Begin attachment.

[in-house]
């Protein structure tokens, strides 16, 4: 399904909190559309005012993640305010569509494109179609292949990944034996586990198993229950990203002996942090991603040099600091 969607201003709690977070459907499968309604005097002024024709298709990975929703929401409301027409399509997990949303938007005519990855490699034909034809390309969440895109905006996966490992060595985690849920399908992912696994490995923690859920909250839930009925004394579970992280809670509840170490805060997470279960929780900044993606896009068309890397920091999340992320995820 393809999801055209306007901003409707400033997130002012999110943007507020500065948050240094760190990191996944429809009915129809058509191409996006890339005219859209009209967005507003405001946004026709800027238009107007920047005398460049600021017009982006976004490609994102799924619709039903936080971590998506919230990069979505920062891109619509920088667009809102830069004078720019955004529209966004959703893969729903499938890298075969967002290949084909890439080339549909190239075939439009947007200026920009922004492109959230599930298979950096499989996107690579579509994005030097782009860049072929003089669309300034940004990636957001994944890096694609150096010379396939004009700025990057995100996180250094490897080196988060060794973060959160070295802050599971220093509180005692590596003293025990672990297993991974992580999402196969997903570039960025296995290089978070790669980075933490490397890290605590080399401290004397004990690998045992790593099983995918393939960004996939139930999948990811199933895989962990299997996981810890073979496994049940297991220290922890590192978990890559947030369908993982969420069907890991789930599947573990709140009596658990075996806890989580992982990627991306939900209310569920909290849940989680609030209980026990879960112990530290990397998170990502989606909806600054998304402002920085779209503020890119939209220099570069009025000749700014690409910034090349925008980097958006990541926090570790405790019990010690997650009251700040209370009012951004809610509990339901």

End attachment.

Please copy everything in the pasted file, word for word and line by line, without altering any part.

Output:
[in-house]
């Protein structure tokens, strides 16, 4: 399904909190559309005012993640305010569509494109179609292949990944034996586990198993229950990203002996942090991603040099600091 969607201003709690977070459907499968309604005097002024024709298709990975929703929401409301027409399509997990949303938007005519990855490699034909034809390309969440895109905006996966490992060595985690849920399908992912696994490995923690859920909250839930009925004394579970992280809670509840170490805060997470279960929780900044993606896009068309890397920091999340992320995820 393809999801055209306007901003409707400033997130002012999110943007507020500065948050240094760190990191996944429809009915129809058509191409996006890339005219859209009209967005507003405001946004026709800027238009107007920047005398460049600021017009982006976004490609994102799924619709039903936080971590998506919230990069979505920062891109619509920088667009809102830069004078720019955004529209966004959703893969729903499938890298075969967002290949084909890439080339549909190239075939439009947007200026920009922004492109959230599930298979950096499989996107690579579509994005030097782009860049072929003089669309300034940004990636957001994944890096694609150096010379396939004009700025990057995100996180250094490897080196988060060794973060959160070295802050599971220093509180005692590596003293025990672990297993991974992580999402196969997903570039960025296995290089978070790669980075933490490397890290605590080399401290004397004990690998045992790593099983995918393939960004996939139930999948990811199933895989962990299997996981810890073979496994049940297991220290922890590192978990890559947030369908993982969420069907890991789930599947573990709140009596658990075996806890989580992982990627991306939900209310569920909290849940989680609030209980026990879960112990530290990397998170990502989606909806600054998304402002920085779209503020890119939209220099570069009025000749700014690409910034090349925008980097958006990541926090570790405790019990010690997650009251700040209370009012951004809610509990339901």